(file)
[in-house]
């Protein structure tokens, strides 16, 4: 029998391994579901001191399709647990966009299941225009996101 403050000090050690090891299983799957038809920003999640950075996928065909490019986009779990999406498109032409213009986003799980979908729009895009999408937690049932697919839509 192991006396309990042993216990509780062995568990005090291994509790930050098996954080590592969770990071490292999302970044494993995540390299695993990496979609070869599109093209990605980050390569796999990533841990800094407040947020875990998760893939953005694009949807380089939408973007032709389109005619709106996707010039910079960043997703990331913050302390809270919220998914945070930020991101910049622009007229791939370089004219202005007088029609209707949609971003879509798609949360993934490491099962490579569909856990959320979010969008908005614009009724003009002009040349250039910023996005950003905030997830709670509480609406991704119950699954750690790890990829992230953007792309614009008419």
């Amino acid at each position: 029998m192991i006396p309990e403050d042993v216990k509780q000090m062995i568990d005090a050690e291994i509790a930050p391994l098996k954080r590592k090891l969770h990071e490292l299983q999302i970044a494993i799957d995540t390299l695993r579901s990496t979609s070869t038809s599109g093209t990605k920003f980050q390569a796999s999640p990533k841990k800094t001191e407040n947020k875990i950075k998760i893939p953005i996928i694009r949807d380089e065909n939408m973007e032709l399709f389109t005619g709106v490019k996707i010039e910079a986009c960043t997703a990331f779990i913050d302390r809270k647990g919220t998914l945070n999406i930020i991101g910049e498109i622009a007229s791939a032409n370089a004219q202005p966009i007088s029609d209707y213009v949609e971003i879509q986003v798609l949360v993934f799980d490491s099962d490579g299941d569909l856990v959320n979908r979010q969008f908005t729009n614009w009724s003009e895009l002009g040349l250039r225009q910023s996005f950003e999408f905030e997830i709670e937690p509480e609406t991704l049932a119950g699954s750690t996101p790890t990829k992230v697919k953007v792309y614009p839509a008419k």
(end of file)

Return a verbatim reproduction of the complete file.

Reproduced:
[in-house]
């Protein structure tokens, strides 16, 4: 029998391994579901001191399709647990966009299941225009996101 403050000090050690090891299983799957038809920003999640950075996928065909490019986009779990999406498109032409213009986003799980979908729009895009999408937690049932697919839509 192991006396309990042993216990509780062995568990005090291994509790930050098996954080590592969770990071490292999302970044494993995540390299695993990496979609070869599109093209990605980050390569796999990533841990800094407040947020875990998760893939953005694009949807380089939408973007032709389109005619709106996707010039910079960043997703990331913050302390809270919220998914945070930020991101910049622009007229791939370089004219202005007088029609209707949609971003879509798609949360993934490491099962490579569909856990959320979010969008908005614009009724003009002009040349250039910023996005950003905030997830709670509480609406991704119950699954750690790890990829992230953007792309614009008419």
């Amino acid at each position: 029998m192991i006396p309990e403050d042993v216990k509780q000090m062995i568990d005090a050690e291994i509790a930050p391994l098996k954080r590592k090891l969770h990071e490292l299983q999302i970044a494993i799957d995540t390299l695993r579901s990496t979609s070869t038809s599109g093209t990605k920003f980050q390569a796999s999640p990533k841990k800094t001191e407040n947020k875990i950075k998760i893939p953005i996928i694009r949807d380089e065909n939408m973007e032709l399709f389109t005619g709106v490019k996707i010039e910079a986009c960043t997703a990331f779990i913050d302390r809270k647990g919220t998914l945070n999406i930020i991101g910049e498109i622009a007229s791939a032409n370089a004219q202005p966009i007088s029609d209707y213009v949609e971003i879509q986003v798609l949360v993934f799980d490491s099962d490579g299941d569909l856990v959320n979908r979010q969008f908005t729009n614009w009724s003009e895009l002009g040349l250039r225009q910023s996005f950003e999408f905030e997830i709670e937690p509480e609406t991704l049932a119950g699954s750690t996101p790890t990829k992230v697919k953007v792309y614009p839509a008419k």